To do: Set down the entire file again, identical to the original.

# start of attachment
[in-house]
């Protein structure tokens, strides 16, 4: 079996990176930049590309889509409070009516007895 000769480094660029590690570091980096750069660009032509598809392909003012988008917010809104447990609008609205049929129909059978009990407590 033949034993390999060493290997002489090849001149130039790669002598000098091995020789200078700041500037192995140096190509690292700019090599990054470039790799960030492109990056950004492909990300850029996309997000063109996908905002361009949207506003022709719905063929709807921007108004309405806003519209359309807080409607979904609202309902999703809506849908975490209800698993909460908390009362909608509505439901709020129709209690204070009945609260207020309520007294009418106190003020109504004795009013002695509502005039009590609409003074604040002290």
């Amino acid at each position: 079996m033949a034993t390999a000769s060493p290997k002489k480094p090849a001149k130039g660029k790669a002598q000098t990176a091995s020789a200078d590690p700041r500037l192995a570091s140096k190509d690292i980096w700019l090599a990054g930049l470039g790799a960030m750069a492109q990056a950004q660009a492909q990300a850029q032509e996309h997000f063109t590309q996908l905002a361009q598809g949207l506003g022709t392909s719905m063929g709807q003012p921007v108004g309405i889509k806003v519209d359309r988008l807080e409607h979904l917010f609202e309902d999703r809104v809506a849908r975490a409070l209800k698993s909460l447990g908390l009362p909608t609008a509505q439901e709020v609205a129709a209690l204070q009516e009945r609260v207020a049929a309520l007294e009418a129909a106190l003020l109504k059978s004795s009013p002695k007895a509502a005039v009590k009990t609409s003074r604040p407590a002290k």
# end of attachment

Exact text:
[in-house]
């Protein structure tokens, strides 16, 4: 079996990176930049590309889509409070009516007895 000769480094660029590690570091980096750069660009032509598809392909003012988008917010809104447990609008609205049929129909059978009990407590 033949034993390999060493290997002489090849001149130039790669002598000098091995020789200078700041500037192995140096190509690292700019090599990054470039790799960030492109990056950004492909990300850029996309997000063109996908905002361009949207506003022709719905063929709807921007108004309405806003519209359309807080409607979904609202309902999703809506849908975490209800698993909460908390009362909608509505439901709020129709209690204070009945609260207020309520007294009418106190003020109504004795009013002695509502005039009590609409003074604040002290």
């Amino acid at each position: 079996m033949a034993t390999a000769s060493p290997k002489k480094p090849a001149k130039g660029k790669a002598q000098t990176a091995s020789a200078d590690p700041r500037l192995a570091s140096k190509d690292i980096w700019l090599a990054g930049l470039g790799a960030m750069a492109q990056a950004q660009a492909q990300a850029q032509e996309h997000f063109t590309q996908l905002a361009q598809g949207l506003g022709t392909s719905m063929g709807q003012p921007v108004g309405i889509k806003v519209d359309r988008l807080e409607h979904l917010f609202e309902d999703r809104v809506a849908r975490a409070l209800k698993s909460l447990g908390l009362p909608t609008a509505q439901e709020v609205a129709a209690l204070q009516e009945r609260v207020a049929a309520l007294e009418a129909a106190l003020l109504k059978s004795s009013p002695k007895a509502a005039v009590k009990t609409s003074r604040p407590a002290k």